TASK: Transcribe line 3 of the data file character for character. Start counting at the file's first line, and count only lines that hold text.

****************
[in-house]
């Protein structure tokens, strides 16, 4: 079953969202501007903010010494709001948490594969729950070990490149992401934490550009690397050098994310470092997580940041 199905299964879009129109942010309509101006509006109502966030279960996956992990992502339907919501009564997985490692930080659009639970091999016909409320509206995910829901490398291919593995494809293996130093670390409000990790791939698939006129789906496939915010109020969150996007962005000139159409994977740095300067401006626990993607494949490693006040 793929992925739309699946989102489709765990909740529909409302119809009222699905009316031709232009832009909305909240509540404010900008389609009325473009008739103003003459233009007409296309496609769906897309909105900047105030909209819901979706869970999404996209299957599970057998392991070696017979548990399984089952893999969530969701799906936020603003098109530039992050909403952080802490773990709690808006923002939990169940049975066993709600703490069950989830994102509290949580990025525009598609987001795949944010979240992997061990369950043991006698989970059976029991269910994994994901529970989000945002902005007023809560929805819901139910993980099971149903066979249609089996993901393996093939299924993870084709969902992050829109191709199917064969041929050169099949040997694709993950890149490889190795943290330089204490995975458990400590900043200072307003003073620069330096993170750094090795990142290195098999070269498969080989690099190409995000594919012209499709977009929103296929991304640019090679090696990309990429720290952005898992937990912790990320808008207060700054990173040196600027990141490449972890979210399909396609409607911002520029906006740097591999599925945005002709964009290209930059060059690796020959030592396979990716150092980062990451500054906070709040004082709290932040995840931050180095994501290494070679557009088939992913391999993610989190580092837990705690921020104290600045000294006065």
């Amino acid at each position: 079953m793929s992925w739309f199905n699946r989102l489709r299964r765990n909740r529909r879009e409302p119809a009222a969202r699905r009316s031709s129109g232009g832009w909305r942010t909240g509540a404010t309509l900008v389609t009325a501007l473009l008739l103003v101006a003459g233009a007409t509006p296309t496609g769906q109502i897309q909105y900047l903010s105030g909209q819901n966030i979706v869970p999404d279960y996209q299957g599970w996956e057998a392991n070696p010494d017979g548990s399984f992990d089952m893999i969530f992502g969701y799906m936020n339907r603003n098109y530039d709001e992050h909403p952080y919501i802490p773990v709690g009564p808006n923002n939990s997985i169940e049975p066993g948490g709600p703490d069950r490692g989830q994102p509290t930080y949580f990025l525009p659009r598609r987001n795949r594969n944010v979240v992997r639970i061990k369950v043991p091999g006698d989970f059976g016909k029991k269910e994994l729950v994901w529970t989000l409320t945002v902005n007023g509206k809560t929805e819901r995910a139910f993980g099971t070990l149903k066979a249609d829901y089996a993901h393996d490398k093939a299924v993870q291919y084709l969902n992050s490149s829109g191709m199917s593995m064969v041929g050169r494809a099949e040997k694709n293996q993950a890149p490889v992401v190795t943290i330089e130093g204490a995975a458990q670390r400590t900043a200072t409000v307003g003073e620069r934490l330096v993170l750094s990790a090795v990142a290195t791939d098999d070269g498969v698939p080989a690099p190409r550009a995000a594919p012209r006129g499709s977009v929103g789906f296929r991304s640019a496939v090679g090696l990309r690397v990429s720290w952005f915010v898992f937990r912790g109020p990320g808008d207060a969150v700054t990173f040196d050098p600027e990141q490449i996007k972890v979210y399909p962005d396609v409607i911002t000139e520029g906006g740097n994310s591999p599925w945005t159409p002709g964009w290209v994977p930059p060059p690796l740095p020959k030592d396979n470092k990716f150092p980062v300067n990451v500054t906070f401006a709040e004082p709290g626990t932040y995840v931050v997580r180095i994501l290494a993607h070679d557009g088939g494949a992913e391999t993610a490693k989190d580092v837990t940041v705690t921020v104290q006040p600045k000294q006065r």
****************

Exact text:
């Amino acid at each position: 079953m793929s992925w739309f199905n699946r989102l489709r299964r765990n909740r529909r879009e409302p119809a009222a969202r699905r009316s031709s129109g232009g832009w909305r942010t909240g509540a404010t309509l900008v389609t009325a501007l473009l008739l103003v101006a003459g233009a007409t509006p296309t496609g769906q109502i897309q909105y900047l903010s105030g909209q819901n966030i979706v869970p999404d279960y996209q299957g599970w996956e057998a392991n070696p010494d017979g548990s399984f992990d089952m893999i969530f992502g969701y799906m936020n339907r603003n098109y530039d709001e992050h909403p952080y919501i802490p773990v709690g009564p808006n923002n939990s997985i169940e049975p066993g948490g709600p703490d069950r490692g989830q994102p509290t930080y949580f990025l525009p659009r598609r987001n795949r594969n944010v979240v992997r639970i061990k369950v043991p091999g006698d989970f059976g016909k029991k269910e994994l729950v994901w529970t989000l409320t945002v902005n007023g509206k809560t929805e819901r995910a139910f993980g099971t070990l149903k066979a249609d829901y089996a993901h393996d490398k093939a299924v993870q291919y084709l969902n992050s490149s829109g191709m199917s593995m064969v041929g050169r494809a099949e040997k694709n293996q993950a890149p490889v992401v190795t943290i330089e130093g204490a995975a458990q670390r400590t900043a200072t409000v307003g003073e620069r934490l330096v993170l750094s990790a090795v990142a290195t791939d098999d070269g498969v698939p080989a690099p190409r550009a995000a594919p012209r006129g499709s977009v929103g789906f296929r991304s640019a496939v090679g090696l990309r690397v990429s720290w952005f915010v898992f937990r912790g109020p990320g808008d207060a969150v700054t990173f040196d050098p600027e990141q490449i996007k972890v979210y399909p962005d396609v409607i911002t000139e520029g906006g740097n994310s591999p599925w945005t159409p002709g964009w290209v994977p930059p060059p690796l740095p020959k030592d396979n470092k990716f150092p980062v300067n990451v500054t906070f401006a709040e004082p709290g626990t932040y995840v931050v997580r180095i994501l290494a993607h070679d557009g088939g494949a992913e391999t993610a490693k989190d580092v837990t940041v705690t921020v104290q006040p600045k000294q006065r």